A Higher Education May Day Hymn

There is power in a factory, power in the land
Power in the hands of a worker
But it all amounts to nothing if together we don’t stand
There is power in a Union.

Just in the last few weeks, the rhetoric of the adjunct crisis in American Higher Education has shifted, intensifying around the language of  work, labor, and unionization.

Now the lessons of the past were all learned with workers’ blood
The mistakes of the bosses we must pay for
From the cities and the farmlands to trenches full of mud
War has always been the bosses’ way, sir.

Academics, even adjuncts, resist thinking of themselves as labor, as workers, as their occupations as work. We call ourselves artists or artisans even as the industrialized neoliberal forces bear down on us to turn us into dehumanized cogs.

The Union forever, defending our rights
Down with the blackleg, all workers unite
With our brothers and out sisters from many far off lands
There is power in a Union.

And sure, academic work is not coal mining. But look where the unions remain strong today – in highly skilled labor for the most part, rather than the blue collar factory work. This is a tragedy for the American people, but it’s not a tragedy we can easily fix. One thing we can do is to embrace the power of unions in our own profession and to demonstrate that unionization need not be a disaster for the bottom line of cash-strapped educational institutions. No, what unionization does is give the scattered contingent workers a voice at the table, a look at the books, and the chance for procedure to replace arbitrary hirings and firings.
Now I long for the morning that they realise
Brutality and unjust laws can not defeat us
But who’ll defend the workers who cannot organise
When the bosses send their lackies out to cheat us?
Teaching is work. Programming is work. Scholarship is work. Science is work. Grading is work. Committee service is work. This is not to embrace the business-speak model of the academy; no, that model seeks to de-value your labor. Labor – valuing your work as work – is the antidote to business-speak.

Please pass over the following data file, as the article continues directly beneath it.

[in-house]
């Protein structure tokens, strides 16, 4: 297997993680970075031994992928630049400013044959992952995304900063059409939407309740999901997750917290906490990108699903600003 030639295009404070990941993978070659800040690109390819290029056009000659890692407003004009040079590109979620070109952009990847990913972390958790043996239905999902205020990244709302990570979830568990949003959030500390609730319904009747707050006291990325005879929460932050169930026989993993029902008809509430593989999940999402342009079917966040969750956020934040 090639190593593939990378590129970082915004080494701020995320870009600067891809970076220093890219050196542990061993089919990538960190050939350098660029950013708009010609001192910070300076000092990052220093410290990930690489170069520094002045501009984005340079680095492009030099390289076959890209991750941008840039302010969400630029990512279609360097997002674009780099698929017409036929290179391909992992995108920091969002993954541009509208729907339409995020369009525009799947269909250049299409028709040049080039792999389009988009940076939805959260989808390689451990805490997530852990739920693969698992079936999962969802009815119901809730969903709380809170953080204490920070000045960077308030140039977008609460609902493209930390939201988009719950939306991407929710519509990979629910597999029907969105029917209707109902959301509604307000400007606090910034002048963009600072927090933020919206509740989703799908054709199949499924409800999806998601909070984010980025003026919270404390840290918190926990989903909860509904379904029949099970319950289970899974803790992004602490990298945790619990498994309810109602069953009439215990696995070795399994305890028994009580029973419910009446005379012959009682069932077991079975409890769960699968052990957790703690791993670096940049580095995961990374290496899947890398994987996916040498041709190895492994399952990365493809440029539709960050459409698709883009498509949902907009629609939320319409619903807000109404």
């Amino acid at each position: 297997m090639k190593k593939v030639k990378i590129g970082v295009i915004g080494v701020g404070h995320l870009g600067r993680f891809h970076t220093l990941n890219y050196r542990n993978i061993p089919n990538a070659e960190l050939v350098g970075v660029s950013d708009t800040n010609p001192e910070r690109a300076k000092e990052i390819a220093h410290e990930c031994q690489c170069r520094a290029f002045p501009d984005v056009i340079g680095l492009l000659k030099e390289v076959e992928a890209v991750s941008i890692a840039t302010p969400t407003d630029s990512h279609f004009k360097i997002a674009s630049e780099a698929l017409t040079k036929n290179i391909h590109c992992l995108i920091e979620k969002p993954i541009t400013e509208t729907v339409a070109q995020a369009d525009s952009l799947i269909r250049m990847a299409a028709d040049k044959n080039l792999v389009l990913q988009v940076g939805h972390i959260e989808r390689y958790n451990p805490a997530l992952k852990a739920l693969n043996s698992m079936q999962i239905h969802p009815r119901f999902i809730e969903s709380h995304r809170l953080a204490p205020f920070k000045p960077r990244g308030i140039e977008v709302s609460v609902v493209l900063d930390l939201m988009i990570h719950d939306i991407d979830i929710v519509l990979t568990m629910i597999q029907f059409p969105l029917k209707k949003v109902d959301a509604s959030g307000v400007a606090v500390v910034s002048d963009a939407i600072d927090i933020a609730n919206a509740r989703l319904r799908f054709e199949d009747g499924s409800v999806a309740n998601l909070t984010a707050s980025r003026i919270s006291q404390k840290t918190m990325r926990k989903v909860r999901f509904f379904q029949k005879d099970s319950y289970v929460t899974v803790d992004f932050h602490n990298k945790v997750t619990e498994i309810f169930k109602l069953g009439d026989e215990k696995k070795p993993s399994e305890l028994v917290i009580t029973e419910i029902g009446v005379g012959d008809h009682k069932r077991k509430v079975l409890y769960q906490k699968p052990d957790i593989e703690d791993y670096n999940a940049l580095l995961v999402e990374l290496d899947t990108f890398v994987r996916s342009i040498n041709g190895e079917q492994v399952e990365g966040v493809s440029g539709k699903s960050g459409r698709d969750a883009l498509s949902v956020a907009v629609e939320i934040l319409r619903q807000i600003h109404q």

Money speaks for money, the Devil for his own
Who comes to speak for the skin and the bone
What a comfort to the widow, a light to the child
There is power in a Union.
This is easy for me to say. I have tenure. I was lucky. It’s hard for me to just say it’s luck because I worked so hard to get here, struggling with low wages and the brutal job market. But here I am and I can say that there is no meritocracy even though I do have merit. So do we all. I can’t blame the frightened tenured professor for clinging to the myths of merit. I can’t blame the adjunct for just thinking that if they keep their heads down, work hard, publish more, maybe break into something new and exciting like digital humanities, then the dream tenure-stream job will be waiting.  Maybe it is, but if not, organize. Change the conditions for the great majority.
The Union forever defending our rights
Down with the blackleg, all workers unite
With our brothers and out sisters from many far off lands
There is power in a Union.
All I can be, for now, is a cheerleader to your movements. But I am cheering. I am also talking to my peers so that when you have a picket line, we will be on it. We need to see our work as work too. All labor movements happened this way – with the disadvantaged in charge but the lucky advantaged in support, eroding the false perceptions of class difference. Belief in the meritocracy is a tool of the bosses. 
In the end, to change these conditions, you are going to have to exercise the power that comes from any movement. Organization. Pickets. Work stoppages. Propaganda to convince your peers and people like me that this is a fundamental labor issue. Academia is special, but we’re not that special. Work is work. And …
There is power in a Union.

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